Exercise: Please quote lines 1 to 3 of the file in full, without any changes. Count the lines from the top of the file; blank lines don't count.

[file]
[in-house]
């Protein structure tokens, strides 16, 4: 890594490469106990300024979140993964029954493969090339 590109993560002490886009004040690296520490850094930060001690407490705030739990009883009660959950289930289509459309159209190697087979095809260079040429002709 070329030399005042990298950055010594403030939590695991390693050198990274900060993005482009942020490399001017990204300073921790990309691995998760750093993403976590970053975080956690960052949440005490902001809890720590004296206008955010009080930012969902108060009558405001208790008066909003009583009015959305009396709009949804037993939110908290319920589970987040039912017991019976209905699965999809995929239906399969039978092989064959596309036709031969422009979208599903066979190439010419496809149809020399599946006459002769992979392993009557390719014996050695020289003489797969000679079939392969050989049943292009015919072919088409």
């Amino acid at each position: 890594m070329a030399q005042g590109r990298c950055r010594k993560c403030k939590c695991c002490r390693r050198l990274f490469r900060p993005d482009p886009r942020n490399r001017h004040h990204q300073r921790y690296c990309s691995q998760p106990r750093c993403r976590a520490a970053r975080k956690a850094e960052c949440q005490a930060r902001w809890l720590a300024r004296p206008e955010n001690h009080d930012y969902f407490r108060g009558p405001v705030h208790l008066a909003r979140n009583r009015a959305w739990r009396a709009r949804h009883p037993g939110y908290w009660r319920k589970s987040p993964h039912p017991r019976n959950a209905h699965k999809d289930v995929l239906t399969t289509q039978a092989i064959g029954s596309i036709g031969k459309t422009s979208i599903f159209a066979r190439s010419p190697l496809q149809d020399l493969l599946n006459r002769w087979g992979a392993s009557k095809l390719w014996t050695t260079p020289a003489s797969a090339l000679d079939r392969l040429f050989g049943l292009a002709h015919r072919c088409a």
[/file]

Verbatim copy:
[in-house]
């Protein structure tokens, strides 16, 4: 890594490469106990300024979140993964029954493969090339 590109993560002490886009004040690296520490850094930060001690407490705030739990009883009660959950289930289509459309159209190697087979095809260079040429002709 070329030399005042990298950055010594403030939590695991390693050198990274900060993005482009942020490399001017990204300073921790990309691995998760750093993403976590970053975080956690960052949440005490902001809890720590004296206008955010009080930012969902108060009558405001208790008066909003009583009015959305009396709009949804037993939110908290319920589970987040039912017991019976209905699965999809995929239906399969039978092989064959596309036709031969422009979208599903066979190439010419496809149809020399599946006459002769992979392993009557390719014996050695020289003489797969000679079939392969050989049943292009015919072919088409």
């Amino acid at each position: 890594m070329a030399q005042g590109r990298c950055r010594k993560c403030k939590c695991c002490r390693r050198l990274f490469r900060p993005d482009p886009r942020n490399r001017h004040h990204q300073r921790y690296c990309s691995q998760p106990r750093c993403r976590a520490a970053r975080k956690a850094e960052c949440q005490a930060r902001w809890l720590a300024r004296p206008e955010n001690h009080d930012y969902f407490r108060g009558p405001v705030h208790l008066a909003r979140n009583r009015a959305w739990r009396a709009r949804h009883p037993g939110y908290w009660r319920k589970s987040p993964h039912p017991r019976n959950a209905h699965k999809d289930v995929l239906t399969t289509q039978a092989i064959g029954s596309i036709g031969k459309t422009s979208i599903f159209a066979r190439s010419p190697l496809q149809d020399l493969l599946n006459r002769w087979g992979a392993s009557k095809l390719w014996t050695t260079p020289a003489s797969a090339l000679d079939r392969l040429f050989g049943l292009a002709h015919r072919c088409a």